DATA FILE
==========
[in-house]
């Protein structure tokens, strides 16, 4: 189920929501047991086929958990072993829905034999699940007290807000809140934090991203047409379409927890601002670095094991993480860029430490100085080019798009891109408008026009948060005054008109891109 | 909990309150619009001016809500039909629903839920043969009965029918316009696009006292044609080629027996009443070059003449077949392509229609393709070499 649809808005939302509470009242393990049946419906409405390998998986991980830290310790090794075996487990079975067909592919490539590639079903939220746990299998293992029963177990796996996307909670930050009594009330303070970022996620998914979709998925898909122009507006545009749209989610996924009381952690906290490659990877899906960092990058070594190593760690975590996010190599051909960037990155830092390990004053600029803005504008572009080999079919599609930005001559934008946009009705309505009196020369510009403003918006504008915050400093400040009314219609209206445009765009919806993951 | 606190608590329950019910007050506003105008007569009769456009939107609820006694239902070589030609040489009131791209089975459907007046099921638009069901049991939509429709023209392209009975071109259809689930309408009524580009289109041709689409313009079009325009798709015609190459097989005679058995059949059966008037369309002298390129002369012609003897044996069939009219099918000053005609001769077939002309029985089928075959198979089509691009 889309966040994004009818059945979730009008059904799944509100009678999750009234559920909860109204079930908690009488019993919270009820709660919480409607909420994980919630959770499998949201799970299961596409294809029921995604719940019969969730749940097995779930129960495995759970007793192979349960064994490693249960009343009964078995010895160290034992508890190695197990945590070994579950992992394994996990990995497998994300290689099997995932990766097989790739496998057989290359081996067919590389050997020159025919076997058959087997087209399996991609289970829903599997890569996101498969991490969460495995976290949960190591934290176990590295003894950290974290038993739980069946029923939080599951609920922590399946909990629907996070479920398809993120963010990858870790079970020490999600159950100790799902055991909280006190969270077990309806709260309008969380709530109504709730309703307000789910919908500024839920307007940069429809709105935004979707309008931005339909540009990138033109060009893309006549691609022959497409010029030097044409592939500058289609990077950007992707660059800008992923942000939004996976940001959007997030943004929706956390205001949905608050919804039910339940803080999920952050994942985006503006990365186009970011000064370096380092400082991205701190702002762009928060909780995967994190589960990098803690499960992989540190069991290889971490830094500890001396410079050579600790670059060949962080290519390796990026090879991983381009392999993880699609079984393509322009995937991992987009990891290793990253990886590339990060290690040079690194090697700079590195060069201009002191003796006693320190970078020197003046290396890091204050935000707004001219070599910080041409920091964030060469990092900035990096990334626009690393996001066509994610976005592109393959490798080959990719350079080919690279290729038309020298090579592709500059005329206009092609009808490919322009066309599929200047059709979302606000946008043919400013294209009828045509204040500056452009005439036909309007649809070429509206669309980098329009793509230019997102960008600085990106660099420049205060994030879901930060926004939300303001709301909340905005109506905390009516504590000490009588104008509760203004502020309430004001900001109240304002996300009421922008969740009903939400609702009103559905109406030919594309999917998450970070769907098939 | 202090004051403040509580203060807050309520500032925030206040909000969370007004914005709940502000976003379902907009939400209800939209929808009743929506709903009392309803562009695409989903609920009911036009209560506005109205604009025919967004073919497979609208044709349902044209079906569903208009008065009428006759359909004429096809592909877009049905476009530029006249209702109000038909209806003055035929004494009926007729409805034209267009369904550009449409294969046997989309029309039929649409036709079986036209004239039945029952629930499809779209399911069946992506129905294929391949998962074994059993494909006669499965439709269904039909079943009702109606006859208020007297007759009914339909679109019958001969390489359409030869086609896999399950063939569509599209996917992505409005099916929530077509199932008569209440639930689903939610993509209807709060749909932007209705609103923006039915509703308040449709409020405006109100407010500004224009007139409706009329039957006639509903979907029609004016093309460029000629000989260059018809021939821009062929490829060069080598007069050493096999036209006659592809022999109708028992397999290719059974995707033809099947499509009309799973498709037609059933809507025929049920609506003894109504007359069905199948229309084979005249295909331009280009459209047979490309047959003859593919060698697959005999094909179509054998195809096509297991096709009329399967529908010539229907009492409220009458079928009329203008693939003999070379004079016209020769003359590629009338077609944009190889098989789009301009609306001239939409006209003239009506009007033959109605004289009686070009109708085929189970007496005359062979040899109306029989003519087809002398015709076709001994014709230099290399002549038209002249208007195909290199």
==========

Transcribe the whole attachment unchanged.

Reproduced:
[in-house]
């Protein structure tokens, strides 16, 4: 189920929501047991086929958990072993829905034999699940007290807000809140934090991203047409379409927890601002670095094991993480860029430490100085080019798009891109408008026009948060005054008109891109 | 909990309150619009001016809500039909629903839920043969009965029918316009696009006292044609080629027996009443070059003449077949392509229609393709070499 649809808005939302509470009242393990049946419906409405390998998986991980830290310790090794075996487990079975067909592919490539590639079903939220746990299998293992029963177990796996996307909670930050009594009330303070970022996620998914979709998925898909122009507006545009749209989610996924009381952690906290490659990877899906960092990058070594190593760690975590996010190599051909960037990155830092390990004053600029803005504008572009080999079919599609930005001559934008946009009705309505009196020369510009403003918006504008915050400093400040009314219609209206445009765009919806993951 | 606190608590329950019910007050506003105008007569009769456009939107609820006694239902070589030609040489009131791209089975459907007046099921638009069901049991939509429709023209392209009975071109259809689930309408009524580009289109041709689409313009079009325009798709015609190459097989005679058995059949059966008037369309002298390129002369012609003897044996069939009219099918000053005609001769077939002309029985089928075959198979089509691009 889309966040994004009818059945979730009008059904799944509100009678999750009234559920909860109204079930908690009488019993919270009820709660919480409607909420994980919630959770499998949201799970299961596409294809029921995604719940019969969730749940097995779930129960495995759970007793192979349960064994490693249960009343009964078995010895160290034992508890190695197990945590070994579950992992394994996990990995497998994300290689099997995932990766097989790739496998057989290359081996067919590389050997020159025919076997058959087997087209399996991609289970829903599997890569996101498969991490969460495995976290949960190591934290176990590295003894950290974290038993739980069946029923939080599951609920922590399946909990629907996070479920398809993120963010990858870790079970020490999600159950100790799902055991909280006190969270077990309806709260309008969380709530109504709730309703307000789910919908500024839920307007940069429809709105935004979707309008931005339909540009990138033109060009893309006549691609022959497409010029030097044409592939500058289609990077950007992707660059800008992923942000939004996976940001959007997030943004929706956390205001949905608050919804039910339940803080999920952050994942985006503006990365186009970011000064370096380092400082991205701190702002762009928060909780995967994190589960990098803690499960992989540190069991290889971490830094500890001396410079050579600790670059060949962080290519390796990026090879991983381009392999993880699609079984393509322009995937991992987009990891290793990253990886590339990060290690040079690194090697700079590195060069201009002191003796006693320190970078020197003046290396890091204050935000707004001219070599910080041409920091964030060469990092900035990096990334626009690393996001066509994610976005592109393959490798080959990719350079080919690279290729038309020298090579592709500059005329206009092609009808490919322009066309599929200047059709979302606000946008043919400013294209009828045509204040500056452009005439036909309007649809070429509206669309980098329009793509230019997102960008600085990106660099420049205060994030879901930060926004939300303001709301909340905005109506905390009516504590000490009588104008509760203004502020309430004001900001109240304002996300009421922008969740009903939400609702009103559905109406030919594309999917998450970070769907098939 | 202090004051403040509580203060807050309520500032925030206040909000969370007004914005709940502000976003379902907009939400209800939209929808009743929506709903009392309803562009695409989903609920009911036009209560506005109205604009025919967004073919497979609208044709349902044209079906569903208009008065009428006759359909004429096809592909877009049905476009530029006249209702109000038909209806003055035929004494009926007729409805034209267009369904550009449409294969046997989309029309039929649409036709079986036209004239039945029952629930499809779209399911069946992506129905294929391949998962074994059993494909006669499965439709269904039909079943009702109606006859208020007297007759009914339909679109019958001969390489359409030869086609896999399950063939569509599209996917992505409005099916929530077509199932008569209440639930689903939610993509209807709060749909932007209705609103923006039915509703308040449709409020405006109100407010500004224009007139409706009329039957006639509903979907029609004016093309460029000629000989260059018809021939821009062929490829060069080598007069050493096999036209006659592809022999109708028992397999290719059974995707033809099947499509009309799973498709037609059933809507025929049920609506003894109504007359069905199948229309084979005249295909331009280009459209047979490309047959003859593919060698697959005999094909179509054998195809096509297991096709009329399967529908010539229907009492409220009458079928009329203008693939003999070379004079016209020769003359590629009338077609944009190889098989789009301009609306001239939409006209003239009506009007033959109605004289009686070009109708085929189970007496005359062979040899109306029989003519087809002398015709076709001994014709230099290399002549038209002249208007195909290199």